What’s next for Heaps and Nelson?


The BYU football team surprised its fans with a come-from-behind 27-24 win against Utah State on Friday; however, the more surprising fact was that the Cougars weren’t led by starting quarterback Jake Heaps. Instead the team was ironically led to victory by a former Aggie — backup quarterback Riley Nelson.

Before Friday’s game, Heaps had started every game this year and the last 10 of the 2010 season after Nelson injured his shoulder and had to undergo season-ending surgery. The Cougars finished 6-4 in 2010 under the reigns of Heaps, and as a freshman, he set seven BYU freshman records and was the New Mexico Bowl Offensive MVP.

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Jake Heaps runs with the ball Friday evening during the BYU-USU game. BYU brought home the victory 27-24.
After such a remarkable freshman year, coaches, teammates, fans and some experts expected Heaps to continue to build on his success. But after the first four games, his performance and numbers were only OK. Heaps had completed 89-of-160 passes for 855 yards. He had a mere three touchdown passes but five interceptions on the season, and although quarterbacks aren’t the only ones to blame for a struggling offense, BYU was outscored 101-64 by its opponents during the first four games.

And the game Friday didn’t prove to be a redemption moment for Heaps.

Heaps, who played until the middle of the third quarter, was only 11-for-25 passing for 107 yards against the Aggies but did have the Cougars’ first touchdown, a 1-yard rushing score.

Even though Heaps was taken out, coach Bronco Mendenhall doesn’t believe any of the players have lost faith in their quarterback.

“I think our players see great potential in Jake, just like myself and our offensive staff have,” he said. “And to be BYU’s quarterback, especially at such a young age with the scrutiny, especially if you don’t win or have a stellar game. … This community is difficult. I expect our team to rally around Jake. I don’t think any of them lost confidence.”

But even with the touchdown, offensive coordinator Brandon Doman knew something needed to be done to light a fire under the team.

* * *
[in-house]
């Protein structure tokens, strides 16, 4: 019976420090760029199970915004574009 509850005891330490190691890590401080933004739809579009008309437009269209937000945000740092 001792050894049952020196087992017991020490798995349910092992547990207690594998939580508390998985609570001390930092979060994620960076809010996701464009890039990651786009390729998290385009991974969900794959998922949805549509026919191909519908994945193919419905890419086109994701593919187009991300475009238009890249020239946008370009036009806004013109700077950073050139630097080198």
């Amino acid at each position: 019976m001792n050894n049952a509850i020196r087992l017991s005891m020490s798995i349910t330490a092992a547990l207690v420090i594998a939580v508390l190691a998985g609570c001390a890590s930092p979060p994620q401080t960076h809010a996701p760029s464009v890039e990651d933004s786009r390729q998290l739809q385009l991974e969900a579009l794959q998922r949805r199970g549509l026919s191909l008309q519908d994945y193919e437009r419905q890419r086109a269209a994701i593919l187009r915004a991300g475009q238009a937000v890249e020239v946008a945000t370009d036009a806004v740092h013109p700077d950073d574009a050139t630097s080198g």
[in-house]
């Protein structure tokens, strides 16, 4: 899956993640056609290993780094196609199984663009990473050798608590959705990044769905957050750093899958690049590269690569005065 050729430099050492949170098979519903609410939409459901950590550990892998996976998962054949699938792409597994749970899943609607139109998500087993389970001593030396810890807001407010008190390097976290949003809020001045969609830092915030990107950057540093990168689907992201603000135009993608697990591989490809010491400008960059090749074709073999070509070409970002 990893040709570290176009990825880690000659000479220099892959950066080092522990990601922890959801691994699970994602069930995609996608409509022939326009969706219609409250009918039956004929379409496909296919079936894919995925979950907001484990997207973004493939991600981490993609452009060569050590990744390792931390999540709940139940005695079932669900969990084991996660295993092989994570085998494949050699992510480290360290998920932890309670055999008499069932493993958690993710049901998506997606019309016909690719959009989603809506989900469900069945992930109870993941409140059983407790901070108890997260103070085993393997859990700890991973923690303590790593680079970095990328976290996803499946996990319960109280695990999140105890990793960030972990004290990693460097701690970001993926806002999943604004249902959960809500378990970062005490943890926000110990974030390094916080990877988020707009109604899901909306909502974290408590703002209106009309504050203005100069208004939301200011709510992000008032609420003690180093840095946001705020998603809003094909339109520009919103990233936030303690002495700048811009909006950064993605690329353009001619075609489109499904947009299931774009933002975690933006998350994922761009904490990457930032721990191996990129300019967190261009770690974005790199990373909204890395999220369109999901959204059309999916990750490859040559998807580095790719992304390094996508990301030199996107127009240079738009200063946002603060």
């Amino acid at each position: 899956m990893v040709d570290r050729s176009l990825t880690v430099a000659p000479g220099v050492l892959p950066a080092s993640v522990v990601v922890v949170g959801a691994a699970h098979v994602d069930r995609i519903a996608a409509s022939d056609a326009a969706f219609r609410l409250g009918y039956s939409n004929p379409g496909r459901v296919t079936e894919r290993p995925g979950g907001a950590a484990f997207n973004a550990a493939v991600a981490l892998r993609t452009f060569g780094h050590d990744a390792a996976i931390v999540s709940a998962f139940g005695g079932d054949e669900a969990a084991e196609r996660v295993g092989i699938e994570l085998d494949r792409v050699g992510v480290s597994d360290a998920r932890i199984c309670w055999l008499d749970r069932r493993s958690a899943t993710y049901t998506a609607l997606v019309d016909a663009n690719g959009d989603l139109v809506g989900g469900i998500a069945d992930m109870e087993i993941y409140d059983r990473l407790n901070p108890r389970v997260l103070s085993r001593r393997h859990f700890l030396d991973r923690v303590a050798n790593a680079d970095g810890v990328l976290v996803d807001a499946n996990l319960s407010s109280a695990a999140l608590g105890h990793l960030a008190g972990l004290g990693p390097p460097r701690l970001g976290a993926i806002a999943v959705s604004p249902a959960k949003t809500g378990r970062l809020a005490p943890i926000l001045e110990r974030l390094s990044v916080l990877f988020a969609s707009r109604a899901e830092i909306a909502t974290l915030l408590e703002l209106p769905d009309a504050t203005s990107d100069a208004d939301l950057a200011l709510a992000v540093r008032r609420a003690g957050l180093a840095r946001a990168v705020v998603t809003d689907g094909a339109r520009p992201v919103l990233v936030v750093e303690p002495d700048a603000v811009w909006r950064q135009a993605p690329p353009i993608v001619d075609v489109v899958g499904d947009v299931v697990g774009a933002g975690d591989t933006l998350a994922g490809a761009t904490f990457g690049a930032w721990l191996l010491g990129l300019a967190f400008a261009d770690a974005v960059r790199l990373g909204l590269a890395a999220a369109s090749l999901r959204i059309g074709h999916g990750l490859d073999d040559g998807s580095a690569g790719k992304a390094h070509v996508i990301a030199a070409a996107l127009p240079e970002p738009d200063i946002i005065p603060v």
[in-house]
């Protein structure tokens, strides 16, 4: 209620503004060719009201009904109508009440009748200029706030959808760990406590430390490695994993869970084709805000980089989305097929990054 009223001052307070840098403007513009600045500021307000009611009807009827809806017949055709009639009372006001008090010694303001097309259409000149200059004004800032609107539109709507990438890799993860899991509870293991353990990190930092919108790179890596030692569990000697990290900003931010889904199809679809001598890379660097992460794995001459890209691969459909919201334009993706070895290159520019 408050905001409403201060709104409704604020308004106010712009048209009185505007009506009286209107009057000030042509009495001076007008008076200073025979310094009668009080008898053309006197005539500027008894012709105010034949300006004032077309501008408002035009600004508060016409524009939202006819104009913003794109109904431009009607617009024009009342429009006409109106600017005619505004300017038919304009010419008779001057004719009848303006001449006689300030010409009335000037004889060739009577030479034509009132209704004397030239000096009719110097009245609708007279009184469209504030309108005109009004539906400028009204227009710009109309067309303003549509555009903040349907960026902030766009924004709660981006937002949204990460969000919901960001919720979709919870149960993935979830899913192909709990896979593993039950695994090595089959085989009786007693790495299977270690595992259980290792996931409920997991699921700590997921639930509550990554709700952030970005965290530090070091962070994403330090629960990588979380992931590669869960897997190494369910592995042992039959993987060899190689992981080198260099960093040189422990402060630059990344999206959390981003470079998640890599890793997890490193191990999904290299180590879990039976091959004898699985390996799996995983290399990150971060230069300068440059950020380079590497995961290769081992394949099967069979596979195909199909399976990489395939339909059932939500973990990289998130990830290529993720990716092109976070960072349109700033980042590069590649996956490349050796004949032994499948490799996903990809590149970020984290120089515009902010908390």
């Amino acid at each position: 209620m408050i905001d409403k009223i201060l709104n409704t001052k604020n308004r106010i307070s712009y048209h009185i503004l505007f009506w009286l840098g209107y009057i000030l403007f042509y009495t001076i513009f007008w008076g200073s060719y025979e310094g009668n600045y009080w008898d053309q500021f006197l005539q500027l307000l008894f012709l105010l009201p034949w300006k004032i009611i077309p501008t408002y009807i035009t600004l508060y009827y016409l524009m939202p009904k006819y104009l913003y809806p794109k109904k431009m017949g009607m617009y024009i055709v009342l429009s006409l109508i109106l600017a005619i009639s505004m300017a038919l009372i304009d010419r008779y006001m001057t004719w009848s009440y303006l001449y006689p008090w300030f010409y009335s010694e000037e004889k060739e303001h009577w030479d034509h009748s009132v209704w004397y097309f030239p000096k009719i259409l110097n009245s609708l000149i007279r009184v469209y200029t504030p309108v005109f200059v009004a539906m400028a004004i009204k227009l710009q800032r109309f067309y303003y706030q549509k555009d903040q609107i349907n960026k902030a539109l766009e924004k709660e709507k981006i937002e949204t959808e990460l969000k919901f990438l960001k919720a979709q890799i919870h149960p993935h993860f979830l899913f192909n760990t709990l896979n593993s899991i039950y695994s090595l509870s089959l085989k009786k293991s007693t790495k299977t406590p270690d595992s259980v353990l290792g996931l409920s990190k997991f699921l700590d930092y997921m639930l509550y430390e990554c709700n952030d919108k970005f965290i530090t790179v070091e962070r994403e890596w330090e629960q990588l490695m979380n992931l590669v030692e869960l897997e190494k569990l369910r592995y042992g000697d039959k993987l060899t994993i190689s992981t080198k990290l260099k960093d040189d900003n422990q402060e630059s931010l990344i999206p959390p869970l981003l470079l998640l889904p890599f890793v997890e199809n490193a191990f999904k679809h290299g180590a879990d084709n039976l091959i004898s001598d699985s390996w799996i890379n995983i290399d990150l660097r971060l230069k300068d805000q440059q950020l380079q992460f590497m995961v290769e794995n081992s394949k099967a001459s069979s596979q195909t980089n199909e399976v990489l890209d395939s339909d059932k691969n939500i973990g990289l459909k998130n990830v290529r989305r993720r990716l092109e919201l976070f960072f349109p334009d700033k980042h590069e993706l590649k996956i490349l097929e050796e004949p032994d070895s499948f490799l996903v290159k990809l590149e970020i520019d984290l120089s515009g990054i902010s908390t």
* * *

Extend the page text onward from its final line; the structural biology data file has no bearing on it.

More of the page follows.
“He [Doman] thought by having a chance to run the quarterback a little bit, run a little bit more of an unconventional offense. … He thought that was appropriate,” Mendenhall said. “I then OK’d it and said, ‘Let’s do it.’”

And with that, Nelson was thrown into the game with high hopes from all those watching, all of which were met in just a little over a quarter of play.

Nelson completed 10-of-14 passes, two of which were touchdowns and another a much-needed 40-yard completion to wide receiver McKay Jacobson on the final drive. He finished the game with 144 passing yards and 62 rushing and led the team on a 96-yard touchdown drive in just under three minutes to put the Cougars ahead 27-24.

As a backup quarterback, Nelson said expectations aren’t high for a backup quarterback, and if they go into a game and play bad, it’s expected; however, if a backup QB make amazing plays “all of a sudden you’re the greatest thing since sliced bread.”

Nelson may not believe expectations are high of him, but his teammates do believe in him.

“Riley is one of the hardest workers I know,” junior linebacker Brandon Ogletree said. “He’s had a tough road and he’s stuck with it. It’s inspiring.”

Ogletree even made the effort to express his belief to Mendenhall during the game.

“Brandon Ogletree came up next to me and said, ‘Coach do you remember the spring game? I believe in Riley Nelson’,” Mendenhall said, referring to Nelson leading his team to victory in the Cougars’ Blue/White spring game. “He was smiling and that made me smile. … That’s kind of where my mindset was. It mattered to me that he believed in his teammates so much that he would come to me to tell me that.”

After the game, Mendenhall said he was proud of Nelson, as well as excited for him and the team. And although he doesn’t want to take anything away from Heaps, Mendenhall said he “wouldn’t put anything past Riley.”

It’s unclear who will start the homecoming game Saturday against San Jose State, but one thing is clear — this “difficult community” seems ready to give Nelson a chance to be more than a backup this season.









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